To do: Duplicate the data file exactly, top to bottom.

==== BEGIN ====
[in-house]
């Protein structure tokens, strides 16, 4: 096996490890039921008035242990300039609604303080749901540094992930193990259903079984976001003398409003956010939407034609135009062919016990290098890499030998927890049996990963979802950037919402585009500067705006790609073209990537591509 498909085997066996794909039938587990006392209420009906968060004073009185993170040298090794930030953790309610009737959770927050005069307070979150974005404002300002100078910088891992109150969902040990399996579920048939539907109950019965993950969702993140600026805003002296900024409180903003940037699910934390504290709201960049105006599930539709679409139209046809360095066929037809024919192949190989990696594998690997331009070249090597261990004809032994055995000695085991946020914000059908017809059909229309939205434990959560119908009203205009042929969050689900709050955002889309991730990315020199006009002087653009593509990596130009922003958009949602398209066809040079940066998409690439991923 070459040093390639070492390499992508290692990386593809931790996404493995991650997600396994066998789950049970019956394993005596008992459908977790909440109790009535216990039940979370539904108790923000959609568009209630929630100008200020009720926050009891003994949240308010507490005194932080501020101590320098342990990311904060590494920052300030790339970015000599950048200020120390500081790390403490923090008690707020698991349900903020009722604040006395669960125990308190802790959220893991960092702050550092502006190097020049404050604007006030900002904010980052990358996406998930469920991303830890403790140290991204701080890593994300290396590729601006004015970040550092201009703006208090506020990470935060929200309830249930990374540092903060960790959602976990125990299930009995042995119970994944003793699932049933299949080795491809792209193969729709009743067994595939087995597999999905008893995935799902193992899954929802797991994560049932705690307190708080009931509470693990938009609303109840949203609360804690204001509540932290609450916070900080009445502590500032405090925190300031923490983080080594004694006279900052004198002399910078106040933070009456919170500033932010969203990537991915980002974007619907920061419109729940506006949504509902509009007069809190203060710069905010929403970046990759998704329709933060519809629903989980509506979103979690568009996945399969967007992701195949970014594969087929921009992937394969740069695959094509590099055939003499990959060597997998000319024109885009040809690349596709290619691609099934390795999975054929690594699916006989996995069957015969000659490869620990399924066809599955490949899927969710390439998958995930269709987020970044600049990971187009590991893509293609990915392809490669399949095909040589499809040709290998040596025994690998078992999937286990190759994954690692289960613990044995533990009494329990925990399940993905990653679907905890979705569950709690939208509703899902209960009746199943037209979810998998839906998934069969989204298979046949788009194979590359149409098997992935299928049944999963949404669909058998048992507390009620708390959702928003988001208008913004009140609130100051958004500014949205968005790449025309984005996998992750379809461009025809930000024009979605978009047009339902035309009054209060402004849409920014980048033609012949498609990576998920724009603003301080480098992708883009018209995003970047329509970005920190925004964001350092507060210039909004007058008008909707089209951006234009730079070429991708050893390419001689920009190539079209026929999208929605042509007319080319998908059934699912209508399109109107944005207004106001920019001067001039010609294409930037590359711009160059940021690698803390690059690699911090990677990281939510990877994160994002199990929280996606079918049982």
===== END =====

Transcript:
[in-house]
């Protein structure tokens, strides 16, 4: 096996490890039921008035242990300039609604303080749901540094992930193990259903079984976001003398409003956010939407034609135009062919016990290098890499030998927890049996990963979802950037919402585009500067705006790609073209990537591509 498909085997066996794909039938587990006392209420009906968060004073009185993170040298090794930030953790309610009737959770927050005069307070979150974005404002300002100078910088891992109150969902040990399996579920048939539907109950019965993950969702993140600026805003002296900024409180903003940037699910934390504290709201960049105006599930539709679409139209046809360095066929037809024919192949190989990696594998690997331009070249090597261990004809032994055995000695085991946020914000059908017809059909229309939205434990959560119908009203205009042929969050689900709050955002889309991730990315020199006009002087653009593509990596130009922003958009949602398209066809040079940066998409690439991923 070459040093390639070492390499992508290692990386593809931790996404493995991650997600396994066998789950049970019956394993005596008992459908977790909440109790009535216990039940979370539904108790923000959609568009209630929630100008200020009720926050009891003994949240308010507490005194932080501020101590320098342990990311904060590494920052300030790339970015000599950048200020120390500081790390403490923090008690707020698991349900903020009722604040006395669960125990308190802790959220893991960092702050550092502006190097020049404050604007006030900002904010980052990358996406998930469920991303830890403790140290991204701080890593994300290396590729601006004015970040550092201009703006208090506020990470935060929200309830249930990374540092903060960790959602976990125990299930009995042995119970994944003793699932049933299949080795491809792209193969729709009743067994595939087995597999999905008893995935799902193992899954929802797991994560049932705690307190708080009931509470693990938009609303109840949203609360804690204001509540932290609450916070900080009445502590500032405090925190300031923490983080080594004694006279900052004198002399910078106040933070009456919170500033932010969203990537991915980002974007619907920061419109729940506006949504509902509009007069809190203060710069905010929403970046990759998704329709933060519809629903989980509506979103979690568009996945399969967007992701195949970014594969087929921009992937394969740069695959094509590099055939003499990959060597997998000319024109885009040809690349596709290619691609099934390795999975054929690594699916006989996995069957015969000659490869620990399924066809599955490949899927969710390439998958995930269709987020970044600049990971187009590991893509293609990915392809490669399949095909040589499809040709290998040596025994690998078992999937286990190759994954690692289960613990044995533990009494329990925990399940993905990653679907905890979705569950709690939208509703899902209960009746199943037209979810998998839906998934069969989204298979046949788009194979590359149409098997992935299928049944999963949404669909058998048992507390009620708390959702928003988001208008913004009140609130100051958004500014949205968005790449025309984005996998992750379809461009025809930000024009979605978009047009339902035309009054209060402004849409920014980048033609012949498609990576998920724009603003301080480098992708883009018209995003970047329509970005920190925004964001350092507060210039909004007058008008909707089209951006234009730079070429991708050893390419001689920009190539079209026929999208929605042509007319080319998908059934699912209508399109109107944005207004106001920019001067001039010609294409930037590359711009160059940021690698803390690059690699911090990677990281939510990877994160994002199990929280996606079918049982």